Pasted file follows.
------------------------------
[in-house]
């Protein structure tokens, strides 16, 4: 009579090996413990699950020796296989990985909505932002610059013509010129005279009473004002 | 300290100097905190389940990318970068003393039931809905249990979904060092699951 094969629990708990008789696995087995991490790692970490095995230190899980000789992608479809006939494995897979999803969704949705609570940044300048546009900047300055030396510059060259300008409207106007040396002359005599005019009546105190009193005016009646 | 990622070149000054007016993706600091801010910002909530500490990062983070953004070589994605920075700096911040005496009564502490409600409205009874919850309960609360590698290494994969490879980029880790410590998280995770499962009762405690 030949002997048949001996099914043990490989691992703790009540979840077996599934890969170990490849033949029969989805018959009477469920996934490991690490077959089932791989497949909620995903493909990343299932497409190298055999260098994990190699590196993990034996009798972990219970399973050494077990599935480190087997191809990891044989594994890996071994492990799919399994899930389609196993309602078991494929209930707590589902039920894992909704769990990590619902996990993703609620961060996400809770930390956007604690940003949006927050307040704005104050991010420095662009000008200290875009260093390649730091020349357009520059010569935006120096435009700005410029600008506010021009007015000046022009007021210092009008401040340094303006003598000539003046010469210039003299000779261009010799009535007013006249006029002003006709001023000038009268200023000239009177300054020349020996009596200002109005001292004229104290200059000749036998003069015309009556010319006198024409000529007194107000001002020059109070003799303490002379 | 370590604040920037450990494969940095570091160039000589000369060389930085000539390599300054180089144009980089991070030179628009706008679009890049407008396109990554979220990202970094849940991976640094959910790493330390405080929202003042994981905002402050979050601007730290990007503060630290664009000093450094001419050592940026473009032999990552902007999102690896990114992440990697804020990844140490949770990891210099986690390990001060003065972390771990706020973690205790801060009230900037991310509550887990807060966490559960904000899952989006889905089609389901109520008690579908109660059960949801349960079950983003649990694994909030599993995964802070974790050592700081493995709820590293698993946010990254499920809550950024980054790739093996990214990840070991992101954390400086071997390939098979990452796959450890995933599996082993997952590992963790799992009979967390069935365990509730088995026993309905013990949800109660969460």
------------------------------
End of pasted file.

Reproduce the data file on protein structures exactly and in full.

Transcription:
[in-house]
């Protein structure tokens, strides 16, 4: 009579090996413990699950020796296989990985909505932002610059013509010129005279009473004002 | 300290100097905190389940990318970068003393039931809905249990979904060092699951 094969629990708990008789696995087995991490790692970490095995230190899980000789992608479809006939494995897979999803969704949705609570940044300048546009900047300055030396510059060259300008409207106007040396002359005599005019009546105190009193005016009646 | 990622070149000054007016993706600091801010910002909530500490990062983070953004070589994605920075700096911040005496009564502490409600409205009874919850309960609360590698290494994969490879980029880790410590998280995770499962009762405690 030949002997048949001996099914043990490989691992703790009540979840077996599934890969170990490849033949029969989805018959009477469920996934490991690490077959089932791989497949909620995903493909990343299932497409190298055999260098994990190699590196993990034996009798972990219970399973050494077990599935480190087997191809990891044989594994890996071994492990799919399994899930389609196993309602078991494929209930707590589902039920894992909704769990990590619902996990993703609620961060996400809770930390956007604690940003949006927050307040704005104050991010420095662009000008200290875009260093390649730091020349357009520059010569935006120096435009700005410029600008506010021009007015000046022009007021210092009008401040340094303006003598000539003046010469210039003299000779261009010799009535007013006249006029002003006709001023000038009268200023000239009177300054020349020996009596200002109005001292004229104290200059000749036998003069015309009556010319006198024409000529007194107000001002020059109070003799303490002379 | 370590604040920037450990494969940095570091160039000589000369060389930085000539390599300054180089144009980089991070030179628009706008679009890049407008396109990554979220990202970094849940991976640094959910790493330390405080929202003042994981905002402050979050601007730290990007503060630290664009000093450094001419050592940026473009032999990552902007999102690896990114992440990697804020990844140490949770990891210099986690390990001060003065972390771990706020973690205790801060009230900037991310509550887990807060966490559960904000899952989006889905089609389901109520008690579908109660059960949801349960079950983003649990694994909030599993995964802070974790050592700081493995709820590293698993946010990254499920809550950024980054790739093996990214990840070991992101954390400086071997390939098979990452796959450890995933599996082993997952590992963790799992009979967390069935365990509730088995026993309905013990949800109660969460």